Using these method references is sufficient for the Integer and String keys used to build the map for the database.

Comparators can be particularly useful when we may want to compare items by different criteria. For example, we may have a class defining a person:

class Person { String name; int age; }

And sometimes we want to order People by name, and other times by age. We could define a Comparator for each of those cases:

class AgeComparator implements Comparator<Person> {
  public int compare(Person p1, Person p2) { return p1.age - p2.age; }
class NameComparator implements Comparator<Person> {
  public int compare(Person p1, Person p2) { return; }

You may find this idea useful when sorting Entry lists by value in topN.


There are two files provided for you for testing, and Both have some helpful hints about getting started testing including some tests you may want to try yourself once you get far enough.

In addition, we’ve provided a directory called ./test-data that contains some files useful for testing against as sample text that’s smaller than the full dataset but still interesting. shows some examples of using this data to test the database generation method and some others.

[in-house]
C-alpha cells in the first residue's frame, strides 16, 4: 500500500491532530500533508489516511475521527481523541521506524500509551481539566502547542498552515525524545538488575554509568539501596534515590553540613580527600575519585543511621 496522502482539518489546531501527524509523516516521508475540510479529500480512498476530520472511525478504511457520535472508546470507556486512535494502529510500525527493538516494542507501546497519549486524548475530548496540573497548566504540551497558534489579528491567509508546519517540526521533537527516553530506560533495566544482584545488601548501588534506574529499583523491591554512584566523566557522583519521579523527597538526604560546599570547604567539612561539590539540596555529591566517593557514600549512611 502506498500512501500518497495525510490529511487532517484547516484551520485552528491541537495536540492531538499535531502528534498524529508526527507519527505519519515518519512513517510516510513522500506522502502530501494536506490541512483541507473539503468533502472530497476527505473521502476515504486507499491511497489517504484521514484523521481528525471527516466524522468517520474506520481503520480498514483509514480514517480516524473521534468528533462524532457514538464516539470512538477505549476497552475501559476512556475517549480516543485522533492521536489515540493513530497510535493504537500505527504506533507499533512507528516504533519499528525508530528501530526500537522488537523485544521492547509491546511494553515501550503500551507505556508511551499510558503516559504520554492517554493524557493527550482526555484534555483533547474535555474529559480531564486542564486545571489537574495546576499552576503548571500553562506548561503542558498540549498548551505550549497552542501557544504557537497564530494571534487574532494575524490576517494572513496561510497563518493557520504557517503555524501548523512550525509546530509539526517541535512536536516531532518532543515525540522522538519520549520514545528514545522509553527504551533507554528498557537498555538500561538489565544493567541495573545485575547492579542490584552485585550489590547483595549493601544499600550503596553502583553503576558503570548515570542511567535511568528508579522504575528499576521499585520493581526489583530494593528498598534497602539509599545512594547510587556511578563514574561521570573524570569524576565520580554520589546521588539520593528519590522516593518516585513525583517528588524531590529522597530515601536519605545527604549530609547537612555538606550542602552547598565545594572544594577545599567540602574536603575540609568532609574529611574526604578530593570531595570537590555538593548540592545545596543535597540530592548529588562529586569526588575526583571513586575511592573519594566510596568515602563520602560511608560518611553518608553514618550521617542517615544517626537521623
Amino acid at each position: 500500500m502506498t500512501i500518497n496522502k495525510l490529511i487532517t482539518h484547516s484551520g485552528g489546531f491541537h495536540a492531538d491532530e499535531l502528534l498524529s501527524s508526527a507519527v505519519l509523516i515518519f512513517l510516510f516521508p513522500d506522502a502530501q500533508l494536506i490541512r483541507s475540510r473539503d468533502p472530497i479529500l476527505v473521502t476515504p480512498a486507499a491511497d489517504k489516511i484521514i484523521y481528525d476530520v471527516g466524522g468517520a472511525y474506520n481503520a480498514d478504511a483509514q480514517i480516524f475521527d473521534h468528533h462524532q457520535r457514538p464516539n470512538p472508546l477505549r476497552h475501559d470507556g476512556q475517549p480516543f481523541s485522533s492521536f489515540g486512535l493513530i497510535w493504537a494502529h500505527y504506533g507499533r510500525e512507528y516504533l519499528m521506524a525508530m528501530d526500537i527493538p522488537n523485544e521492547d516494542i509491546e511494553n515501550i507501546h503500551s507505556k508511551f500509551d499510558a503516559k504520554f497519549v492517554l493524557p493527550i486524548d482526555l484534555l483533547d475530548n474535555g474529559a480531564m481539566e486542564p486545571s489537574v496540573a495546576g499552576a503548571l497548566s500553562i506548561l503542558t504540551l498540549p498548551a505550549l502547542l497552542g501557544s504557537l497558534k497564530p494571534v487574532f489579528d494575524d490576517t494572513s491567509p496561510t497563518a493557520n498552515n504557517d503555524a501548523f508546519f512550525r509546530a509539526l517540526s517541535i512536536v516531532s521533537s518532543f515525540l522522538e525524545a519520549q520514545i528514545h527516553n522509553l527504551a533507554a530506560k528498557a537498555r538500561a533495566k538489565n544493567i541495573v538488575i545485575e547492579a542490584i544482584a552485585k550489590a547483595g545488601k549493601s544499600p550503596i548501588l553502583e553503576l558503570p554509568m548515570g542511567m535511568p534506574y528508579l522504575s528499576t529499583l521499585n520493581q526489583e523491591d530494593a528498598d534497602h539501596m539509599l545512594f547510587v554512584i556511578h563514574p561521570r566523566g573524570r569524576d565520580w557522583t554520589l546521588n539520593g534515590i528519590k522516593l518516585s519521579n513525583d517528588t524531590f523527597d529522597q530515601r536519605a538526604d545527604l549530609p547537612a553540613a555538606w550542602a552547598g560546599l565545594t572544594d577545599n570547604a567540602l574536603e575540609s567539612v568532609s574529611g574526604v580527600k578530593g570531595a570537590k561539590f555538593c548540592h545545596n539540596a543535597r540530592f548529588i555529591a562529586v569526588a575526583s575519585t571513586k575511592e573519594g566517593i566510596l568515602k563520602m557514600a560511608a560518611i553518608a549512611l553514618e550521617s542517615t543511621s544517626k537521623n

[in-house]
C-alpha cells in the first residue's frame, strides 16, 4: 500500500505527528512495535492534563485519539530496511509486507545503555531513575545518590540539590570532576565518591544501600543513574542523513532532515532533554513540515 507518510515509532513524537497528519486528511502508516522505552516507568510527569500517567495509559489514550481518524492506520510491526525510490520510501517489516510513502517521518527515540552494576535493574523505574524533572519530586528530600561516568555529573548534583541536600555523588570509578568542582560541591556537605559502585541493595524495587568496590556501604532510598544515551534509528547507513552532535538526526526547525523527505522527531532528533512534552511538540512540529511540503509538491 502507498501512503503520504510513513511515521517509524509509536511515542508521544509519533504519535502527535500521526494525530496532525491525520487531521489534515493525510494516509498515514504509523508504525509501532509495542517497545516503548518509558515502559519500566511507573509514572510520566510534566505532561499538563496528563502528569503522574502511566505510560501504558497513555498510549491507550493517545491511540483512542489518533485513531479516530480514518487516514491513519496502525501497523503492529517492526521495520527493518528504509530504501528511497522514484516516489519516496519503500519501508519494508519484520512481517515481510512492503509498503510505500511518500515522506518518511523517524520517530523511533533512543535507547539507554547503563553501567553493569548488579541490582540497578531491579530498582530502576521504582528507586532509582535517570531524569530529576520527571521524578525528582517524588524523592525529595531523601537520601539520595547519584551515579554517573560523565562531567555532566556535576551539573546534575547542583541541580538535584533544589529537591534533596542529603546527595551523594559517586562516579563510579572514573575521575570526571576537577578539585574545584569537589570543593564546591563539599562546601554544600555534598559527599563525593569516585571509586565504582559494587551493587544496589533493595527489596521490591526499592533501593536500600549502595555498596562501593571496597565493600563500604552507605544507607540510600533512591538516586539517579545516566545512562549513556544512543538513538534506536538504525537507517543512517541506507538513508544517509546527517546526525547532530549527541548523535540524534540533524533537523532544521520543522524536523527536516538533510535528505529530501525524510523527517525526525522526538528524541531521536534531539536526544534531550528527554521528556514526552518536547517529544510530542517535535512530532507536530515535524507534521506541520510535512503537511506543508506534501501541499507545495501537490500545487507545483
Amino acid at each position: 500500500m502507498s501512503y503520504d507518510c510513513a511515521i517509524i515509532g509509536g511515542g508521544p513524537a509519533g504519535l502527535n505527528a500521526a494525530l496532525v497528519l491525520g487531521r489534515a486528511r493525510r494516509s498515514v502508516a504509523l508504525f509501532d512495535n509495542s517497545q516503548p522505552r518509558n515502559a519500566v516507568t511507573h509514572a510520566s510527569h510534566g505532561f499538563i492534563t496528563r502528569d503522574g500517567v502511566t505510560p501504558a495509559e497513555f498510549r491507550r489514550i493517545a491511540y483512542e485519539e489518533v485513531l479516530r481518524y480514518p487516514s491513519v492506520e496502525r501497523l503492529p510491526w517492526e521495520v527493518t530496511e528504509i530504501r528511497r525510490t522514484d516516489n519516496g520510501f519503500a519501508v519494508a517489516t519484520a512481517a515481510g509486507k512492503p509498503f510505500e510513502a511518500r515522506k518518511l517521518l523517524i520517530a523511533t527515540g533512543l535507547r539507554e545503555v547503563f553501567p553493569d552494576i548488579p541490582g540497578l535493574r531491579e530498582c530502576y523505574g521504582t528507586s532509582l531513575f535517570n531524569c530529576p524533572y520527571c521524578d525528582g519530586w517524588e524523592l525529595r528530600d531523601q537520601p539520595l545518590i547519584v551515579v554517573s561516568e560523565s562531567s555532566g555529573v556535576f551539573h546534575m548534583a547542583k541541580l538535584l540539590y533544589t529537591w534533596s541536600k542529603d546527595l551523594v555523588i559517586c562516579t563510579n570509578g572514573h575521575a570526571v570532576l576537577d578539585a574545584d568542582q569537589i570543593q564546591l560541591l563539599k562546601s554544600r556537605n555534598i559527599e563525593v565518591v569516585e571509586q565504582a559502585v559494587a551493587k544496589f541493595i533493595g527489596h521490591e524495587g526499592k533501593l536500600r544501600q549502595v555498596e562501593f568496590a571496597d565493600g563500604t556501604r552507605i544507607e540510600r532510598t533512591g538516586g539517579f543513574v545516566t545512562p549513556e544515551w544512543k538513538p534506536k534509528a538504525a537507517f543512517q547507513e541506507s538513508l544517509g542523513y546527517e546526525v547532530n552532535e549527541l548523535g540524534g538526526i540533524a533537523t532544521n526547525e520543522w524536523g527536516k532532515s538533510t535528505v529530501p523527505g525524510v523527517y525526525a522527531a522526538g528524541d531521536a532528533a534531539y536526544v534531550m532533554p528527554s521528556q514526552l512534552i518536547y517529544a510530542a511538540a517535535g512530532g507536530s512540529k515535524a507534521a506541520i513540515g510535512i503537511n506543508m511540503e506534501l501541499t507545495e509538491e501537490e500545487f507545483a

• Range queries on the large dataset may fail if they span very large ranges, and will perform best on short ranges. For example, if you query from a to z, you should expect to wait a very long time or get a stack overflow. The best ranges focus on prefix-style queries, and you should focus on handling queries like those at the end of the writeup
  • In lecture, we discuss that adding keys in sorted order is the worst case for this BST data structure. Keep that in mind as you use this structure; are there ways you may find yourself running into this worst case? Can you work around it?

Note that these problems are addressed explicitly by data structures you will implement in CSE 100!


Respond to the following prompts in your README:

  1. Copy the output of 2 range queries on the large dataset that you found interesting and explain why you find them interesting
  2. Measure the time to load the database with your BSTMap. Is loading the database faster in terms of real time in milliseconds with BSTMap or with the DefaultMapImpl from PA6? Why?
  3. Speculate – would doing a range query with the DefaultMapImpl be faster or slower in terms of milliseconds than with the BSTMap. Why?
  4. Justify the runtime bounds for the methods you wrote in BSTMap

Asking for Help